New Zealand 2014

Day 15

March 29


Once again I'm up early on the search of breakfast. I figure I'll give the store I hit yesterday a look and see what they have.

  It's a fair distance to it, but the weather is nice and the streets are pretty much deserted.  
  I pass by this sign and it sort of makes me wonder as to exactly what they do besides hassle old fisherman and oil companies.  

My expedition is successful as I score a fresh giant sausage roll, chips and some milk. It's ain't Cracker Barrel, but it will certainly fill the empty spot.

  With breakfast taken care of, the next job is to pack up the girls and get ready to roll further southward.  
  We will be covering some of the same roads that we did yesterday, but they were certainly good enough to enjoy a second time around.  
  Before long, we pass back by the vineyards where the vines are wearing their bird-defying hairnets.  
  But unlike yesterday, we are out early enough to encounter some serious fog.  
  Once we are back down on the flatlands, we are out into the clear and the sunshine.  
  The scenery is again familiar but it's still lovely and enjoyable even the second time.  
  And riding back over the same twisties ain't bad either.  
  But it looks like we may be in for a little liquid sunshine up ahead.  
  When we make our first fuel stop, there's an old BMW that pulls in. It's still in mighty fine shape for it's age.  
  We run into a little rain when we get back on the road, but not enough to stop and put on our 'bags'.  
  It's just another wonderful day in curve paradise with ...  
  curve after ...  
  after curve.  
  And every now and then there are some right pretty views tossed in ...  
  not to mention long, one lane bridges that really make you take a look before proceeding.  
  And the ever present reminder to be careful out there.  
  Which brings home the point that this section of road would not be a good candidate to go off-roading on unless your bike has water wings.  
  The big challenge about riding in New Zealand is trying to focus on the road instead of the scenery. But it's certainly a nice challenge to be faced with.  
  And for those of us with feeble minds, the highway authority sometimes puts down arrows just so we'll remember to stay on the proper side of the road. They really don't like scraping up body parts from head-on collisions.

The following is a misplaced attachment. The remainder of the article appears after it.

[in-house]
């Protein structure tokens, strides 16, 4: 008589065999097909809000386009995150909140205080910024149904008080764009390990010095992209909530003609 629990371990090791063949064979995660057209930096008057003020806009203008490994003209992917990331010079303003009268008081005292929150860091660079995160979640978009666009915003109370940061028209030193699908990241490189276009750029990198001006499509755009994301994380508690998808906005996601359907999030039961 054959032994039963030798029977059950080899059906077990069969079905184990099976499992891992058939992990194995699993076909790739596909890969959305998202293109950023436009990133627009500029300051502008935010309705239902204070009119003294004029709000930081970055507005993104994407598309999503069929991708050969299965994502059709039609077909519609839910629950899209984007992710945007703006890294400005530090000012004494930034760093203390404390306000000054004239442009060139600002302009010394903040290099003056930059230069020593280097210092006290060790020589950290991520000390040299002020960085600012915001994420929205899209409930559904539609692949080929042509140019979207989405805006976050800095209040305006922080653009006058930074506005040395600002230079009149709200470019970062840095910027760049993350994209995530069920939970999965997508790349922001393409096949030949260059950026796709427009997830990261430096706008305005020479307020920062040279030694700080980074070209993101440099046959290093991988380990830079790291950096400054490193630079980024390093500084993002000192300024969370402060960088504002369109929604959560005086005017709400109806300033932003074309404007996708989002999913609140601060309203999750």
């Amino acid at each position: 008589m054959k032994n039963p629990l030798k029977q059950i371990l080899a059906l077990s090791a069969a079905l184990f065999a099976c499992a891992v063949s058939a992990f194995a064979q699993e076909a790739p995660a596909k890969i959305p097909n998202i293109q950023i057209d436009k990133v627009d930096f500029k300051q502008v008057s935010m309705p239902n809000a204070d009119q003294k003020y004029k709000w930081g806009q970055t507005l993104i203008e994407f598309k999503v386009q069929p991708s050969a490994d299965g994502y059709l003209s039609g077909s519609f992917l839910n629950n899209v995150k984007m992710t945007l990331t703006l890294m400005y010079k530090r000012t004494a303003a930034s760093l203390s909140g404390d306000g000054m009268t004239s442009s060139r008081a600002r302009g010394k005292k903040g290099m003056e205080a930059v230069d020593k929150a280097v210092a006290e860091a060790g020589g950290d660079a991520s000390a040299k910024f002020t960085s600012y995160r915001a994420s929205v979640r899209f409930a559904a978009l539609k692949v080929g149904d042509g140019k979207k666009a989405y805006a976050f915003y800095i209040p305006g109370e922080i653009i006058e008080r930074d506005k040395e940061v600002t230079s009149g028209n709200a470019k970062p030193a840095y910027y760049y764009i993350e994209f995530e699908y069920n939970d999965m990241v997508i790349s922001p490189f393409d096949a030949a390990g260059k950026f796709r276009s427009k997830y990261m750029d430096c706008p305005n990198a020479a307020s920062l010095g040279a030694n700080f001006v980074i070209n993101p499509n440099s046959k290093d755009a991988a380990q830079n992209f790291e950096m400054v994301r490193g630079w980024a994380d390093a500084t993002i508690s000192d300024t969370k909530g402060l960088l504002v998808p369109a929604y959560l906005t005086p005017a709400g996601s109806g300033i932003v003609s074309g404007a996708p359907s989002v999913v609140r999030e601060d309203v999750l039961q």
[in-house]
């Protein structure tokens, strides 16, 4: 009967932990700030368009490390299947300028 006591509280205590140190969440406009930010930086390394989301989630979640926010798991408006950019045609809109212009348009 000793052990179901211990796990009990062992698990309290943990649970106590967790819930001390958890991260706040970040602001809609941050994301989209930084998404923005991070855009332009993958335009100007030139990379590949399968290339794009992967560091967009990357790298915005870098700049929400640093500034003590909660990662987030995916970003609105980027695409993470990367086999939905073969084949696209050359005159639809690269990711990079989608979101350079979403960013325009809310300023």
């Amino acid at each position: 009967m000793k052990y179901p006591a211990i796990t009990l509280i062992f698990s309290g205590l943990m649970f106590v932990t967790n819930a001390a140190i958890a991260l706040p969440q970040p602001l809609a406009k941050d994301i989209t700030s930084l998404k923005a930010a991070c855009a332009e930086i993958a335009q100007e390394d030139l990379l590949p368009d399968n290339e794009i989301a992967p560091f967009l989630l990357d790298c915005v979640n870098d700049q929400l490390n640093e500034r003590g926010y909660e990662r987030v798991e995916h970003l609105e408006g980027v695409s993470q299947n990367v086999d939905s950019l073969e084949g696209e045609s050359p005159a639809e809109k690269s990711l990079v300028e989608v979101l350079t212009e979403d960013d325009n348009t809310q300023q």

We see a sign that points off to Cape Foulwind, so we decide with a name like that we ought to check it out.  
  We encounter an interesting bird ...  
  who is soon joined by company as they figure out we are passing out a few tater chips.  
  There's a lighthouse on the hill and since Alain and I are lighthouse fanciers, we decide to take a walk and have a look see. The way up lends itself to some beautiful views overlooking the Tasman Sea.  
  This is 'new' lighthouse all full of modern technology.  
  Along the way, we pass the base of the original lighthouse that was constructed from wood.  
  From the picture, it looks much more ornate and interesting than its replacement.  
  And we pass by what looks like an overgrown bonsai tree, shaped and twisted by the wind.  
  But there is a lovely view beneath the boughs of the strange tree.  
  When we get back down the hill, Alain sets out Mr. Happy to see what the birds will do. After close inspection and a lack of more potato chips, they decide he is not worthy of their attention and they hop back into the bush.  
  Since we want to run further north, we head back across the causeway the way we came.  
  We pass the beautiful Bueller Bay just past the booming metropolis of Granity.  
  Then it's through the urban sprawl of Ngakawau (which I will not even attempt to pronounce.)  
  As we run to the end of the paved road, we are treated to some spectacular ocean views...  
  And some interesting other views. I couldn't help but chuckle over this sign being from Nashville where the 'other' Country Music Museum is located.  
  But I soon turn my attention back to the ocean side of the road.  
  There's just something enjoyable about riding along the ocean on the twisty bits that's hard to explain to someone who has never experienced it.  
  I guess it's something akin to the reason a dog hangs his head out the window of a moving vehicle - he likes it.